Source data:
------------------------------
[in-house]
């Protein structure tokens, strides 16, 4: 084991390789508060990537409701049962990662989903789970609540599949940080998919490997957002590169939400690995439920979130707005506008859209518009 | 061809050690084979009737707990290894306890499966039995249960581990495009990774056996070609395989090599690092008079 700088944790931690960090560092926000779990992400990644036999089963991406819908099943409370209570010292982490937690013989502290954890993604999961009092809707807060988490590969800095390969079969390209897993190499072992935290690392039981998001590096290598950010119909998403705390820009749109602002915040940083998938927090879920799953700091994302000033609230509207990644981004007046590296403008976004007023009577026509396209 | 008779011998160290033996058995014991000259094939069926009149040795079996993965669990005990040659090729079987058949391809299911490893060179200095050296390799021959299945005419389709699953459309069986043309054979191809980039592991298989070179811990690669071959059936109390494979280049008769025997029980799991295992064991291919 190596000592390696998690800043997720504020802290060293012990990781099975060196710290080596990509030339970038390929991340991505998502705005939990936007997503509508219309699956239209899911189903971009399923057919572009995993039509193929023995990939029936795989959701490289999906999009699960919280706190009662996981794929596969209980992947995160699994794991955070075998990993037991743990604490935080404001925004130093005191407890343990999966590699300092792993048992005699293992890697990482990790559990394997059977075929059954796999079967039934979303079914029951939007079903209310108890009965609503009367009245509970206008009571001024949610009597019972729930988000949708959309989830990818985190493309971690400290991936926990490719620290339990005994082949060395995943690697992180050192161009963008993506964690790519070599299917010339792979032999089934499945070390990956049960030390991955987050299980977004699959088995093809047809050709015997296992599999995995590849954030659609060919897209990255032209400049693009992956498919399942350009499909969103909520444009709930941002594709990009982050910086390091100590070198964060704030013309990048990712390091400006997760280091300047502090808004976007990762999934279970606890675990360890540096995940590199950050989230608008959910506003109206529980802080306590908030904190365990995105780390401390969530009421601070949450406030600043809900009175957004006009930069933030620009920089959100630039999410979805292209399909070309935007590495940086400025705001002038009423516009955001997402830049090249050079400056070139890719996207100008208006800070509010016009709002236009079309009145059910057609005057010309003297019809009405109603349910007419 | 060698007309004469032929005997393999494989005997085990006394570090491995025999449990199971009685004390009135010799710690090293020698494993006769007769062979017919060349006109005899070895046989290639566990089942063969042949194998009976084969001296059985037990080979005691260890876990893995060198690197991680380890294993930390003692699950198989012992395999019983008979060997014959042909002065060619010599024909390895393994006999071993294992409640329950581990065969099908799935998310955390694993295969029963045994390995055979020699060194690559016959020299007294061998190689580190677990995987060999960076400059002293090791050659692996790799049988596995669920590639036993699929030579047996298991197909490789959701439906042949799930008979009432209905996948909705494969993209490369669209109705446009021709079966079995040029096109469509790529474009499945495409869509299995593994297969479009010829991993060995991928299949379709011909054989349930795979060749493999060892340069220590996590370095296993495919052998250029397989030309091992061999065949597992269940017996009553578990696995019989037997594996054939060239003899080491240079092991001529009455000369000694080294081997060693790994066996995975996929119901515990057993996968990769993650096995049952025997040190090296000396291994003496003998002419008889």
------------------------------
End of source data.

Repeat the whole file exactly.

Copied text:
[in-house]
């Protein structure tokens, strides 16, 4: 084991390789508060990537409701049962990662989903789970609540599949940080998919490997957002590169939400690995439920979130707005506008859209518009 | 061809050690084979009737707990290894306890499966039995249960581990495009990774056996070609395989090599690092008079 700088944790931690960090560092926000779990992400990644036999089963991406819908099943409370209570010292982490937690013989502290954890993604999961009092809707807060988490590969800095390969079969390209897993190499072992935290690392039981998001590096290598950010119909998403705390820009749109602002915040940083998938927090879920799953700091994302000033609230509207990644981004007046590296403008976004007023009577026509396209 | 008779011998160290033996058995014991000259094939069926009149040795079996993965669990005990040659090729079987058949391809299911490893060179200095050296390799021959299945005419389709699953459309069986043309054979191809980039592991298989070179811990690669071959059936109390494979280049008769025997029980799991295992064991291919 190596000592390696998690800043997720504020802290060293012990990781099975060196710290080596990509030339970038390929991340991505998502705005939990936007997503509508219309699956239209899911189903971009399923057919572009995993039509193929023995990939029936795989959701490289999906999009699960919280706190009662996981794929596969209980992947995160699994794991955070075998990993037991743990604490935080404001925004130093005191407890343990999966590699300092792993048992005699293992890697990482990790559990394997059977075929059954796999079967039934979303079914029951939007079903209310108890009965609503009367009245509970206008009571001024949610009597019972729930988000949708959309989830990818985190493309971690400290991936926990490719620290339990005994082949060395995943690697992180050192161009963008993506964690790519070599299917010339792979032999089934499945070390990956049960030390991955987050299980977004699959088995093809047809050709015997296992599999995995590849954030659609060919897209990255032209400049693009992956498919399942350009499909969103909520444009709930941002594709990009982050910086390091100590070198964060704030013309990048990712390091400006997760280091300047502090808004976007990762999934279970606890675990360890540096995940590199950050989230608008959910506003109206529980802080306590908030904190365990995105780390401390969530009421601070949450406030600043809900009175957004006009930069933030620009920089959100630039999410979805292209399909070309935007590495940086400025705001002038009423516009955001997402830049090249050079400056070139890719996207100008208006800070509010016009709002236009079309009145059910057609005057010309003297019809009405109603349910007419 | 060698007309004469032929005997393999494989005997085990006394570090491995025999449990199971009685004390009135010799710690090293020698494993006769007769062979017919060349006109005899070895046989290639566990089942063969042949194998009976084969001296059985037990080979005691260890876990893995060198690197991680380890294993930390003692699950198989012992395999019983008979060997014959042909002065060619010599024909390895393994006999071993294992409640329950581990065969099908799935998310955390694993295969029963045994390995055979020699060194690559016959020299007294061998190689580190677990995987060999960076400059002293090791050659692996790799049988596995669920590639036993699929030579047996298991197909490789959701439906042949799930008979009432209905996948909705494969993209490369669209109705446009021709079966079995040029096109469509790529474009499945495409869509299995593994297969479009010829991993060995991928299949379709011909054989349930795979060749493999060892340069220590996590370095296993495919052998250029397989030309091992061999065949597992269940017996009553578990696995019989037997594996054939060239003899080491240079092991001529009455000369000694080294081997060693790994066996995975996929119901515990057993996968990769993650096995049952025997040190090296000396291994003496003998002419008889």